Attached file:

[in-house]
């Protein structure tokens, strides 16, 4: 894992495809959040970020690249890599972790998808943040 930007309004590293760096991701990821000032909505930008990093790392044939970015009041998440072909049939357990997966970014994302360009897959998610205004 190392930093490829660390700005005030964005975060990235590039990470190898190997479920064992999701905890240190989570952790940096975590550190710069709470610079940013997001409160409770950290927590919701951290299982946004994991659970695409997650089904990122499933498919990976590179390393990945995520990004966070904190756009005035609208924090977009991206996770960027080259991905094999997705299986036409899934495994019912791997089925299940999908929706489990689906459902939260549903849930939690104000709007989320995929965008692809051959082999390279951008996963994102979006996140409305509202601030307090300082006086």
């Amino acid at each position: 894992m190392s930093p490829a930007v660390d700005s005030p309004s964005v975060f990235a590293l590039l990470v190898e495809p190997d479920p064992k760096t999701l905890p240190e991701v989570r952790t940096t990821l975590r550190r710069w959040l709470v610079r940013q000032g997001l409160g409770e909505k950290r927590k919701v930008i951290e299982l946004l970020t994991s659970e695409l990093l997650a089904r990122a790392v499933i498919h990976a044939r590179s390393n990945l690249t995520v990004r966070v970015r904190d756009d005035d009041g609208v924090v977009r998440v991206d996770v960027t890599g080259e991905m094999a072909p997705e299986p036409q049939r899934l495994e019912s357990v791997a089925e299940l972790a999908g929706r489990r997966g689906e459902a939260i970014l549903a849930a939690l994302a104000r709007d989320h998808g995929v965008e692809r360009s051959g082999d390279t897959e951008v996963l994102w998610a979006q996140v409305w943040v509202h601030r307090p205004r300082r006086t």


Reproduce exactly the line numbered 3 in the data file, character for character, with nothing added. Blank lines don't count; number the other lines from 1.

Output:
């Amino acid at each position: 894992m190392s930093p490829a930007v660390d700005s005030p309004s964005v975060f990235a590293l590039l990470v190898e495809p190997d479920p064992k760096t999701l905890p240190e991701v989570r952790t940096t990821l975590r550190r710069w959040l709470v610079r940013q000032g997001l409160g409770e909505k950290r927590k919701v930008i951290e299982l946004l970020t994991s659970e695409l990093l997650a089904r990122a790392v499933i498919h990976a044939r590179s390393n990945l690249t995520v990004r966070v970015r904190d756009d005035d009041g609208v924090v977009r998440v991206d996770v960027t890599g080259e991905m094999a072909p997705e299986p036409q049939r899934l495994e019912s357990v791997a089925e299940l972790a999908g929706r489990r997966g689906e459902a939260i970014l549903a849930a939690l994302a104000r709007d989320h998808g995929v965008e692809r360009s051959g082999d390279t897959e951008v996963l994102w998610a979006q996140v409305w943040v509202h601030r307090p205004r300082r006086t």